The brutal knockout system of the FIDE World Cup claimed its first unlikely victims. Two former world championship finalists, Ukraine's Vassily Ivanchuk and Spain's Alexei Shirov, were eliminated. Gone is the 17-year-old U.S. champion Hikaru Nakamura. Other Americans, Alexander Onischuk, Gregory Kaidanov, Alexander Ivanov and Sergei Kudrin, were sent packing. Only Gata Kamsky and Yuri Shulman were still hanging in before today's tiebreakers that would establish the last 16 players out of 128 entries.
The $1.5 million event, underway in the Russian town of Khanty-Mansyisk, is a qualification for the next FIDE world championship, and 10 players will advance. The result of the youngest participant, the 15-year-old Norwegian grandmaster Magnus Carlsen, is a pleasant surprise. After two regular games in the round of 32, he was still locked in a tie with Ivan Cheparinov, a Bulgarian grandmaster who knocked out Ivanchuk.
Another teenager, the 18-year-old Azerbaijani Teimur Radjabov, is playing fighting chess, mixing victories with defeats. His loss to the Dutch champion Loek van Wely in the Classical King's Indian is theoretically important. Radjabov could not cope with a prepared novelty, an early knight's leap into black's position.
1.d4 Nf6 2.c4 g6 3.Nc3 Bg7 4.e4 d6 5.Nf3 0-0 6.Be2 e5 7.0-0 Nc6 8.d5 Ne7 9.b4 (The Bayonet Attack.) 9...Nh5 10.Re1 f5 11.Ng5 Nf6 12.f3 (A more solid way to protect the center than 12.Bf3.) 12...Kh8 (Judit Polgar's 10-year-old idea, freeing the square g8 for the awkwardly placed knight on e7. Opening up the diagonal a7-g1 with 12...c6 backfired in the game Bareev-Topalov, Dortmund 2002, after 13.Kh1 h6 14.Ne6 Bxe6 15.dxe6 Ne8 16.Qb3 Nc7 17.c5! with a strong pressure for white. In the duel Bareev-Radjabov, Wijk aan Zee 2003, white was better after 12...Nh5 13.c5 Nf4 14.Bc4 Kh8 15.Rb1.)
13.Ne6! (Van Wely advances the theory of this variation by jumping into black's position without being forced. His knight's leap makes the square g5 available for the dark bishop. Radjabov had some experience as black with the alternative moves. Against Ruslan Ponomariov in Wijk aan Zee in 2003, after 13.Rb1 h6 14.Ne6 Bxe6 15.dxe6 fxe4 16.fxe4 Nc6 17.Nd5 Ng8 18.Bd3 Nd4 19.Qg4 g5 20.Qh3 c6 21.Ne3 Qf6, he surrounded the pawn on e6, grabbed it and won the game. Against Zoltan Gyimesi in Moscow this year, he faced 13.c5 and prevailed in the complications after 13...dxc5! 14.bxc5 h6 15.Ne6 Bxe6 16.dxe6 Qd4+ 17.Qxd4 exd4 18.Nb5 fxe4 19.fxe4 d3! 20.Bf3 a6 21.Nxc7 Rac8 22.e5 Nfg8 23.Nd5 Nxd5 24.Bxd5 Rfd8 25.Bxb7 Rc7 26.Bf3 d2 and black won in 70 moves. Kramnik's move 13.Be3 can be met by 13...Ne8 with the idea 14.c5 f4 15.Bf2 Nxd5! 16.Nxd5 Qxg5.)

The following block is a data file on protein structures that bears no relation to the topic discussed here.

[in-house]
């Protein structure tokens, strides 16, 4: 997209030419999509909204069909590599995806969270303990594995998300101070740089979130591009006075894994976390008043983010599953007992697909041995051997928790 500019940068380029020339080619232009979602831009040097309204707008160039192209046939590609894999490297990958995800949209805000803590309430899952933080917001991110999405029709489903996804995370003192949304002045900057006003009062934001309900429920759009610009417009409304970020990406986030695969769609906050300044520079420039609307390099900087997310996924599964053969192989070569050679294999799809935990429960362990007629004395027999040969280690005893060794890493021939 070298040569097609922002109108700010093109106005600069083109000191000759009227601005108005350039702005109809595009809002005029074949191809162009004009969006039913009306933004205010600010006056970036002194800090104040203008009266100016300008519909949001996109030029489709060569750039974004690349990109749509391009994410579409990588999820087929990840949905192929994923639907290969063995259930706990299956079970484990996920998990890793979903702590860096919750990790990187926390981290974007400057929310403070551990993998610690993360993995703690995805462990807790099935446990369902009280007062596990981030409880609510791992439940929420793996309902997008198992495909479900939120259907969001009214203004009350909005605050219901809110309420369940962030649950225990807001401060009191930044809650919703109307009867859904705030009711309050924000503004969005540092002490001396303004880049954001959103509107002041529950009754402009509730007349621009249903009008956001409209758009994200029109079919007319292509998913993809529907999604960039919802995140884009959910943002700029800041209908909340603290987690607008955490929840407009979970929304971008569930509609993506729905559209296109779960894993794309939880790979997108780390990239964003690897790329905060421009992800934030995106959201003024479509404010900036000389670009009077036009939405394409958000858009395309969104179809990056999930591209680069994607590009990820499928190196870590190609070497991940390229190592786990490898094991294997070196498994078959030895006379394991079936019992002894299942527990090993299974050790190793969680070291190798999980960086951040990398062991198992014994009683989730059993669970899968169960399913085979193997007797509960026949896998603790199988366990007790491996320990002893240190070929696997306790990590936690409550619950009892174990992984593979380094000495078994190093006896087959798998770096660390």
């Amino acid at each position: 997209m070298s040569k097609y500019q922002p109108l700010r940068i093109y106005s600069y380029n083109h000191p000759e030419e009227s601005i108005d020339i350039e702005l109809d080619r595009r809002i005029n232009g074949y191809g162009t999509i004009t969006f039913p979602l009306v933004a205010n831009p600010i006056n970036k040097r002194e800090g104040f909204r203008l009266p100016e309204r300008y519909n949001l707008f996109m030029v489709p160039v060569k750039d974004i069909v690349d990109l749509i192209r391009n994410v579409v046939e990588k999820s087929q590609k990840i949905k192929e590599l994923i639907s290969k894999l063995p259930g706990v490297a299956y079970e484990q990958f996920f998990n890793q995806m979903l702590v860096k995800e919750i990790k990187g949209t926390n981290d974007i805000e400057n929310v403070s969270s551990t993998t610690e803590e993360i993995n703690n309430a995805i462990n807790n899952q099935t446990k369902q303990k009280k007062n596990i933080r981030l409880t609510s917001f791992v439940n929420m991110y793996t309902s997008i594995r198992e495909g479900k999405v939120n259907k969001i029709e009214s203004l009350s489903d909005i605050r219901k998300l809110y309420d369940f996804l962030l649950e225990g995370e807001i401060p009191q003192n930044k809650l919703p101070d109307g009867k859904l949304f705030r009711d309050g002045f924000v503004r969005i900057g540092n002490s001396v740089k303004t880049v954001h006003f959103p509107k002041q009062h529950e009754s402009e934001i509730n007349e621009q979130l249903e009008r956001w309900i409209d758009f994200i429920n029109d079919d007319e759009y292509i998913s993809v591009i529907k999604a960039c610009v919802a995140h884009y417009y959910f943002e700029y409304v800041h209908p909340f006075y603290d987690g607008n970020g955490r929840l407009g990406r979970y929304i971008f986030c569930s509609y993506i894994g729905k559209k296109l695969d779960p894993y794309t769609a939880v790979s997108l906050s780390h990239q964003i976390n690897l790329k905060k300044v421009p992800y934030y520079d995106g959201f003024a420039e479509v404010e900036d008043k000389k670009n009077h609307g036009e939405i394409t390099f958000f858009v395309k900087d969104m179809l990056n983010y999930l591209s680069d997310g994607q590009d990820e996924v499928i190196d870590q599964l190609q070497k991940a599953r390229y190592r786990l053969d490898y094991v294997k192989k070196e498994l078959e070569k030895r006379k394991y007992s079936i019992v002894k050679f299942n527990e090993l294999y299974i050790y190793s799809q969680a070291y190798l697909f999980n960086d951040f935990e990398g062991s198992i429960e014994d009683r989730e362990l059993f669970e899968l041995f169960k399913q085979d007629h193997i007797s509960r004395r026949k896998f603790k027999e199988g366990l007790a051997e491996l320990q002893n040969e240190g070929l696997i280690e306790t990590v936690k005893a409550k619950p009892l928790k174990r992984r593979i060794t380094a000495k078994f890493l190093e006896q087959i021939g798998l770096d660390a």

13...Bxe6 14.dxe6 fxe4 15.fxe4 Nc6 16.Nd5 Nxe4?! (Taking the pawn opens the game to white's advantage. The point of van Wely's idea is clear after 16...Ng8 17.b5 Nd4 [17...Nce7 is too passive.] 18.e7! Nxe7 19.Bg5. The pin nets white material advantage, for example: 19...Re8 20.Nxe7 Rxe7 21.Rf1 h6 22.Bxe7 Qxe7 23.Bd3; or 19...Nxd5 20.Bxd8 Nc3 21.Qd3 Ncxe2+ 22.Rxe2 Nxe2+ 23.Qxe2 Raxd8 24.Qd2 and white should win.) 17.Bf3 Nf6 18.b5 Nxd5 19.bxc6 Nb6? (After this retreat everything runs smoothly for white. The sharp complications 19...e4?! 20.cxb7 still favor white after either 20...exf3 21.gxf3 Rb8 22.cxd5 Bxa1 23.e7 Qe8 24.exf8Q+ Qxf8 25.Qa4!; or after 20...Nc3!? 21.Qc2 exf3 22.e7! and white should win.) 20.cxb7 Rb8 21.c5 e4 (After 21...dxc5 22.Qxd8 Rfxd8 23.Bb2, white has the advantage.) 22.Rxe4 (It was possible to play 22.e7, for example 22...Qxe7 23.Rxe4 Qd8 24.cxb6 Bxa1 25.bxa7 Rxb7 26.Ra4 and white wins.) 22...dxc5 23.Qxd8 Rfxd8 24.Bg5! (White is winning now.) 24...Re8 (Eliminating a pair of rooks, 24...Bxa1 25.Bxd8, is not better, since white's advantage is decisive either after 25...Rxd8 26.e7 Re8 27.Re6! Kg7 28.Bc6; or after 25...Nd5 26.Rf4! Rxd8 [On 26...Nxf4 27.e7 wins.] 27.Bxd5.) 25.Rd1 Bd4+ (After 25...Rxb7 26.e7, followed up with 27.Rd8! wins.)
26.Rexd4! (Finishing in style, although 26.Be3 Bxe3+ 27.Rxe3 Nc4 28.Re2 Nd6 29.e7 Nf5 30.Rd7 is also good.) 26...cxd4 27.e7! (White's two pawns on the seventh rank paralyze the black rooks.) 27...h6 (After 27...c5 28.Bc6! wins.) 28.Bf6+ Kg8 29.Rxd4 Kf7 30.Rd8! (Just in time, the rook move breaks black's resistance.) 30...Nd7 (After 30...Kxf6 31.Rxe8 Rxe8 32.Bc6! wins.) 31.Bh4 g5 32.Rxd7 Ke6 (After 32...Rxb7 33.Bh5+ Ke6 34.Bxe8 wins.) 33.Bg4+ (33.Rd8! is more precise, for example 33...Rexd8 [Or 33...gxh4 34.Rxe8 Rxe8 35.Bc6 wins.] 34.exd8Q Rxd8 35.Bf2 and 36.Bxa7 white wins.) 33...Kf6 34.Be1 Rxb7 35.Bc3+ Kg6 36.Bf3 Rb1+ 37.Kf2 Rc1 38.Rxc7 Kf5 39.Bh5 Rc2+ 40.Kf3 Black resigned.
Chess Movie on TV
Ted Danson stars in "Knights of the South Bronx," a real-life story about a teacher who introduces chess to kids in the South Bronx, tomorrow on A&E at 8 p.m. He shows them a new way of looking at life through the game and helps them succeed in the national scholastic championships. Solution to today's study by L. Kubbel (White: Kb1,Be1,Ne8,P:e7; Black: Ka3,Rf7,P:a4,c6): 1.Nd6 Rxe7 2.Nc4+ Kb3 3.Na5+ Ka3 4.Bf2! and black can only cover the threat 5.Bc5 mate by giving up the rook.